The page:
The Conquest: Nicholas Sarkozy’s campaign becomes the stuff of cynical comedy in Xavier Durringer’s fast-paced dirt-slinger, which chronicles how the French president (Denis Podalydès, only marginally charismatic) ascended to power partly through savvy, partly through turning his life into a reality show. This isn’t a docudrama so much as a blueprint on how to score in modern Western politics. Learn how Sarkozy micromanages, how he recovers from the public relations disaster that is his marital implosion, how he miraculously capitalizes on his appalling remarks on the “suburban uprising.” Armando Iannucci (In the Loop) does this thing better, but it’ll do. B- (M.P.) Sun., Oct. 30, 5:15pm, R5.
Race to the Bottom of the World: Comprised almost entirely of footage shot by its two subjects, this doc reveals the would-be-suicide mission of Philly explorer Todd Carmichael, who decided to trek from the edge of Antarctica to the very South Pole. (A partner-in-crime bailed halfway through.) Neither he nor his wife, fretting from home, have much of an eye, but we can understand if they were otherwise engaged. Still, Carmichael makes for a boisterous host (who becomes increasingly less boisterous, natch). Too bad directors Michele Loschiavo and Nancy Glass do little in their role as a third party. There’s no probe into his obsessions or possible mania. It’s just his trek, which may be enough for some. B- Wed., Nov. 2, 7:20pm, RE.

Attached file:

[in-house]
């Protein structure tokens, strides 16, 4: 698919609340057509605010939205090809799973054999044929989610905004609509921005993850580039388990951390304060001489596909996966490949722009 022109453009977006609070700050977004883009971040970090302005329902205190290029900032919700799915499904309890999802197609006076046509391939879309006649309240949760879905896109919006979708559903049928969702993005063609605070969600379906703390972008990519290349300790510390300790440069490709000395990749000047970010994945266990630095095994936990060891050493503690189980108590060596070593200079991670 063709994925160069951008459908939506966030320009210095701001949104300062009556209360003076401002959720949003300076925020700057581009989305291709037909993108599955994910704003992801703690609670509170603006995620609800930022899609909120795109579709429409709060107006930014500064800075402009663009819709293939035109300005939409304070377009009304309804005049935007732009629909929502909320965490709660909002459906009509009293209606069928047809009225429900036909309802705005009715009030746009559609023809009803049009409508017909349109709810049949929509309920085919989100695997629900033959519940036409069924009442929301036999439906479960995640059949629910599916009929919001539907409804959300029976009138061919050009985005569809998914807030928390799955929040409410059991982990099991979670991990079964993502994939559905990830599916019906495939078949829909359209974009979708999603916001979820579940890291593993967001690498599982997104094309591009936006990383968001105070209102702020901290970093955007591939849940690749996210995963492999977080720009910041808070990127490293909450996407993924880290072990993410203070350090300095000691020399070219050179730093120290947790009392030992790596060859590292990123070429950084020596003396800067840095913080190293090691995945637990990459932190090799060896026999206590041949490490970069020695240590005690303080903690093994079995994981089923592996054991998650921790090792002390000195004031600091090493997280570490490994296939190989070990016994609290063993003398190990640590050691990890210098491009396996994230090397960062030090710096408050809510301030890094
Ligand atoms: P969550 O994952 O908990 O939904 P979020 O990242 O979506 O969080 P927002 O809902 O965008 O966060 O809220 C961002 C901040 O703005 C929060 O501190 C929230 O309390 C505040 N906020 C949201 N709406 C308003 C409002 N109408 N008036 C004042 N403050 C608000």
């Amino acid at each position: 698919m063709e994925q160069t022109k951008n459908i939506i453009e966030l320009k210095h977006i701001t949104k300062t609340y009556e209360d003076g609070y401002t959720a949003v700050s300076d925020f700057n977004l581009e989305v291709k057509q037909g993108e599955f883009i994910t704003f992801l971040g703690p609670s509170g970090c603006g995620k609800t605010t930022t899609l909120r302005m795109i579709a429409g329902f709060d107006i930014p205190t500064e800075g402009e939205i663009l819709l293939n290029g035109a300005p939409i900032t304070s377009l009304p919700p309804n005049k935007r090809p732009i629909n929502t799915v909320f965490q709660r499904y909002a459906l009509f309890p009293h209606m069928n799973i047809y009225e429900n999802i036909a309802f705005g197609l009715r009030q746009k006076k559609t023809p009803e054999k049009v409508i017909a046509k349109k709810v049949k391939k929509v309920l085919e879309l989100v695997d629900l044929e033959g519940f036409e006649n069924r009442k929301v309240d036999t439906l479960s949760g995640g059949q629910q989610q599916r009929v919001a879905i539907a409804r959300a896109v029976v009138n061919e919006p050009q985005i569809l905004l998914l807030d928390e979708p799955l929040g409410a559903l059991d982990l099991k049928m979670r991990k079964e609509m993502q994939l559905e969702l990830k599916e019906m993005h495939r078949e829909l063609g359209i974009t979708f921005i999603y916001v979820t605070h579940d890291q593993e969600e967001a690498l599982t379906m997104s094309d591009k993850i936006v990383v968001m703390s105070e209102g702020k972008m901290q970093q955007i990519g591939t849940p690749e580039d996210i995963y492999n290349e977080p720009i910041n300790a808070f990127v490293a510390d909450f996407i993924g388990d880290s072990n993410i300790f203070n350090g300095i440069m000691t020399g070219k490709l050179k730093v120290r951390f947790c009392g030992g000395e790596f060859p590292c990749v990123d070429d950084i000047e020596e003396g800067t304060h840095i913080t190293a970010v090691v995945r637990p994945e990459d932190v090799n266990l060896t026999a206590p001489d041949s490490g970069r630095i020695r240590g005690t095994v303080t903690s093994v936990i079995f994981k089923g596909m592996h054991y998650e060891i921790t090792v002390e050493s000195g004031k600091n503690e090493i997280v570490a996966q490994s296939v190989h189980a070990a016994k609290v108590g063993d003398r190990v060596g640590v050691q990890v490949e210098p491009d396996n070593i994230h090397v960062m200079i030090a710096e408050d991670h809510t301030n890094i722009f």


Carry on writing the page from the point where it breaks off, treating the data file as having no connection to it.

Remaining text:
RE =Ritz East
R5 =Ritz 5
PMT = Prince Music Theater
IH = International House
ZB = Zellerbach
Let’s not mince words: In its 20 years, this is the most impressive—if not perhaps the best—lineup the Philadelphia Film Festival has ever had. Over the next fortnight, the latest from Alexander Payne (The Descendants), Werner Herzog (Into the Abyss) and Lars Von Trier (Melancholia)—not to mention art cinema titans Luc and Jean-Pierre Dardenne (The Kid With a Bike), Hong Sang-soo (The Day He Arrives), Aki Kaurismaki (Le Havre) and Béla Tarr (The Turin Horse)—are yours for the peeping.
Remembering Roger Ebert